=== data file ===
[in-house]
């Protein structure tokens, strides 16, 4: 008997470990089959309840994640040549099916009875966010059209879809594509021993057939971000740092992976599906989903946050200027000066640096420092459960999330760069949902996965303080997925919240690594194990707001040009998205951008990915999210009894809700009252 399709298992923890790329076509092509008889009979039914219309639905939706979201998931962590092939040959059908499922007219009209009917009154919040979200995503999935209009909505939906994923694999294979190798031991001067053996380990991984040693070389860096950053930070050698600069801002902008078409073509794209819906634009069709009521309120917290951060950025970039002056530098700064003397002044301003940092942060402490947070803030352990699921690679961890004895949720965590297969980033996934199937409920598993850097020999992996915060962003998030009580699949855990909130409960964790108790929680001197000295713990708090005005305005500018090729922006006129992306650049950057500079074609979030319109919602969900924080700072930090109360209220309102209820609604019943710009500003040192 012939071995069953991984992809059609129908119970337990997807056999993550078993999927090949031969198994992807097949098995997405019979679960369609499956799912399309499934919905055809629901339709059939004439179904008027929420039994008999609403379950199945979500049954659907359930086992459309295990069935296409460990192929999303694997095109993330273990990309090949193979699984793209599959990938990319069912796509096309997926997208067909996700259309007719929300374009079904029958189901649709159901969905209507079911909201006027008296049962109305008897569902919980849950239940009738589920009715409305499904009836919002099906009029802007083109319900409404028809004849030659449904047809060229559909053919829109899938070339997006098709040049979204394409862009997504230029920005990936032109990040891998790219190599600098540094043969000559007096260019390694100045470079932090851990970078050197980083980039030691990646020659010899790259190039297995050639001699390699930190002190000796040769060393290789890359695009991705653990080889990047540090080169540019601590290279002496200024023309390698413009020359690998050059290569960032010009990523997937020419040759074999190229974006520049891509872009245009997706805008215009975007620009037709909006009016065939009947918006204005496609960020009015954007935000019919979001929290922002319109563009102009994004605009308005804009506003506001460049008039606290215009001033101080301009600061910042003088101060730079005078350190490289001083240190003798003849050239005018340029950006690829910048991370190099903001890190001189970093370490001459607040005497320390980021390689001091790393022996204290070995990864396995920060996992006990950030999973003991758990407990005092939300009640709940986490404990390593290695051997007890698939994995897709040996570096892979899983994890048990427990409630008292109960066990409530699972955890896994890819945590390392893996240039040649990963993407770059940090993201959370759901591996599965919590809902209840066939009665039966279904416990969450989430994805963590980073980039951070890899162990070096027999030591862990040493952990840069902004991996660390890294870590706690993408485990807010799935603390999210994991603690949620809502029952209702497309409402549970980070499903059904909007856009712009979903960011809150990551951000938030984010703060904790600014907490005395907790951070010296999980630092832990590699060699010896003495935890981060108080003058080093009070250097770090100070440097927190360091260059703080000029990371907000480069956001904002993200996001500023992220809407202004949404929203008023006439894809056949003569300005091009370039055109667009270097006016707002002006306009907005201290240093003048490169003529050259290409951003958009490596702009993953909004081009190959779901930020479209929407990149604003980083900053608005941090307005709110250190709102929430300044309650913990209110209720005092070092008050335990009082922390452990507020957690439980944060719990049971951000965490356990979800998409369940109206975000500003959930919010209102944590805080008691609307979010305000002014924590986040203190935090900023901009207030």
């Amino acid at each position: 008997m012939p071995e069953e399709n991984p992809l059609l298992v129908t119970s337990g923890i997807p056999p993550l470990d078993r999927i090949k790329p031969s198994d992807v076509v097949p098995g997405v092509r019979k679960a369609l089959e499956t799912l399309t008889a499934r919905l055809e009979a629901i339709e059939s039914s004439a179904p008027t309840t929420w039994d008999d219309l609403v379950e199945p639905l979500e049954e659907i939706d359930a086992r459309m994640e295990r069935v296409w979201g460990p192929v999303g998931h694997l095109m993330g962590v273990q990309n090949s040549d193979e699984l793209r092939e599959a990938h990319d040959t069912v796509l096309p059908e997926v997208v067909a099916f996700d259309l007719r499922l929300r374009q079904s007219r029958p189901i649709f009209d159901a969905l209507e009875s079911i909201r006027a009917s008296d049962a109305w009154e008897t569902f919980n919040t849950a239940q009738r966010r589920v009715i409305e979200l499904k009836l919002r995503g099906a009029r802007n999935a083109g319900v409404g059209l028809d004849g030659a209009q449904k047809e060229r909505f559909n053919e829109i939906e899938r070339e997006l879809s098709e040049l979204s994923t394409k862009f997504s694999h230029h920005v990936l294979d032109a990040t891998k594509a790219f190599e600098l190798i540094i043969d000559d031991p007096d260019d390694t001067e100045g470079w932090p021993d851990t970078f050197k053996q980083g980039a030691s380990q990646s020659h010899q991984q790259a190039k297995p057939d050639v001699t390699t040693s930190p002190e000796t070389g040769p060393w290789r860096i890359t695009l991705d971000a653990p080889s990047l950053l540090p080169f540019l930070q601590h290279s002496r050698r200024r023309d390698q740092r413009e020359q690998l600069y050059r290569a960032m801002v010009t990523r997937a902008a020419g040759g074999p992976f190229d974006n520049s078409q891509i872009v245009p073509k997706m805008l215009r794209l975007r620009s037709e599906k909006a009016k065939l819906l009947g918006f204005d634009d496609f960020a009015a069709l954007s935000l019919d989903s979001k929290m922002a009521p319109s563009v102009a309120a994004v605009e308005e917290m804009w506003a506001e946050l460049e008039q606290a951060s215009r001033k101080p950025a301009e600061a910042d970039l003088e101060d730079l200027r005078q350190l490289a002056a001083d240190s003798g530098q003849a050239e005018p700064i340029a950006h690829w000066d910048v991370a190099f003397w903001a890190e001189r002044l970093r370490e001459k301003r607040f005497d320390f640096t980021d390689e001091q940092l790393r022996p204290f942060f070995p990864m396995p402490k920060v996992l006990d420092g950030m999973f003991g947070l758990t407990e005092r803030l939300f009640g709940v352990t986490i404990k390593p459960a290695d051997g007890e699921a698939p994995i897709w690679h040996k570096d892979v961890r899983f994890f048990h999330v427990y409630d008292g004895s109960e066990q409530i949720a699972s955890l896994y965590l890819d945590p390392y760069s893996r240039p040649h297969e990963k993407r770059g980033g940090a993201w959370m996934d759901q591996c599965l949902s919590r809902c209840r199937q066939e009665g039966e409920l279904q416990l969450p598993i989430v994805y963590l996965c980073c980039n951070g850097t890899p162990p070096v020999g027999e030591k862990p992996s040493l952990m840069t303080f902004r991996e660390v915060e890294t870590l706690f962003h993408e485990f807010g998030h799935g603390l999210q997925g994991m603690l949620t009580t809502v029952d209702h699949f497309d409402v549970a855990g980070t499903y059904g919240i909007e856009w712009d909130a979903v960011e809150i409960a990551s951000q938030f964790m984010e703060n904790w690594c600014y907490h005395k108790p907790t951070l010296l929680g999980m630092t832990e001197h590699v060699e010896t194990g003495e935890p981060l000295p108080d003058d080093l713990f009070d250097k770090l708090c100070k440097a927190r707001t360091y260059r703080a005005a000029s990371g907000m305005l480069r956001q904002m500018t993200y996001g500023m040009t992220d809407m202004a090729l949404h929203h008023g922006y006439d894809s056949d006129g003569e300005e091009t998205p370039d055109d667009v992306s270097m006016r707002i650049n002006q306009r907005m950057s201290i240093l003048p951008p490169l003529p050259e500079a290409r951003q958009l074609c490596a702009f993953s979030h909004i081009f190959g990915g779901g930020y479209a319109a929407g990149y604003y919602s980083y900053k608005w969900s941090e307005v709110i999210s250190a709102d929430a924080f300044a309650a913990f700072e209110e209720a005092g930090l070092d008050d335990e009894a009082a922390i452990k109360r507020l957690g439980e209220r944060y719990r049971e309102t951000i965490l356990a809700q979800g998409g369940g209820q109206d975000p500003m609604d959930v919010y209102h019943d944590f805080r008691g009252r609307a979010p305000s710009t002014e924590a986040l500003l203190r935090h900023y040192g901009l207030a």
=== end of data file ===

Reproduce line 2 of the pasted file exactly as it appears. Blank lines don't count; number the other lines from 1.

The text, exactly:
């Protein structure tokens, strides 16, 4: 008997470990089959309840994640040549099916009875966010059209879809594509021993057939971000740092992976599906989903946050200027000066640096420092459960999330760069949902996965303080997925919240690594194990707001040009998205951008990915999210009894809700009252 399709298992923890790329076509092509008889009979039914219309639905939706979201998931962590092939040959059908499922007219009209009917009154919040979200995503999935209009909505939906994923694999294979190798031991001067053996380990991984040693070389860096950053930070050698600069801002902008078409073509794209819906634009069709009521309120917290951060950025970039002056530098700064003397002044301003940092942060402490947070803030352990699921690679961890004895949720965590297969980033996934199937409920598993850097020999992996915060962003998030009580699949855990909130409960964790108790929680001197000295713990708090005005305005500018090729922006006129992306650049950057500079074609979030319109919602969900924080700072930090109360209220309102209820609604019943710009500003040192 012939071995069953991984992809059609129908119970337990997807056999993550078993999927090949031969198994992807097949098995997405019979679960369609499956799912399309499934919905055809629901339709059939004439179904008027929420039994008999609403379950199945979500049954659907359930086992459309295990069935296409460990192929999303694997095109993330273990990309090949193979699984793209599959990938990319069912796509096309997926997208067909996700259309007719929300374009079904029958189901649709159901969905209507079911909201006027008296049962109305008897569902919980849950239940009738589920009715409305499904009836919002099906009029802007083109319900409404028809004849030659449904047809060229559909053919829109899938070339997006098709040049979204394409862009997504230029920005990936032109990040891998790219190599600098540094043969000559007096260019390694100045470079932090851990970078050197980083980039030691990646020659010899790259190039297995050639001699390699930190002190000796040769060393290789890359695009991705653990080889990047540090080169540019601590290279002496200024023309390698413009020359690998050059290569960032010009990523997937020419040759074999190229974006520049891509872009245009997706805008215009975007620009037709909006009016065939009947918006204005496609960020009015954007935000019919979001929290922002319109563009102009994004605009308005804009506003506001460049008039606290215009001033101080301009600061910042003088101060730079005078350190490289001083240190003798003849050239005018340029950006690829910048991370190099903001890190001189970093370490001459607040005497320390980021390689001091790393022996204290070995990864396995920060996992006990950030999973003991758990407990005092939300009640709940986490404990390593290695051997007890698939994995897709040996570096892979899983994890048990427990409630008292109960066990409530699972955890896994890819945590390392893996240039040649990963993407770059940090993201959370759901591996599965919590809902209840066939009665039966279904416990969450989430994805963590980073980039951070890899162990070096027999030591862990040493952990840069902004991996660390890294870590706690993408485990807010799935603390999210994991603690949620809502029952209702497309409402549970980070499903059904909007856009712009979903960011809150990551951000938030984010703060904790600014907490005395907790951070010296999980630092832990590699060699010896003495935890981060108080003058080093009070250097770090100070440097927190360091260059703080000029990371907000480069956001904002993200996001500023992220809407202004949404929203008023006439894809056949003569300005091009370039055109667009270097006016707002002006306009907005201290240093003048490169003529050259290409951003958009490596702009993953909004081009190959779901930020479209929407990149604003980083900053608005941090307005709110250190709102929430300044309650913990209110209720005092070092008050335990009082922390452990507020957690439980944060719990049971951000965490356990979800998409369940109206975000500003959930919010209102944590805080008691609307979010305000002014924590986040203190935090900023901009207030």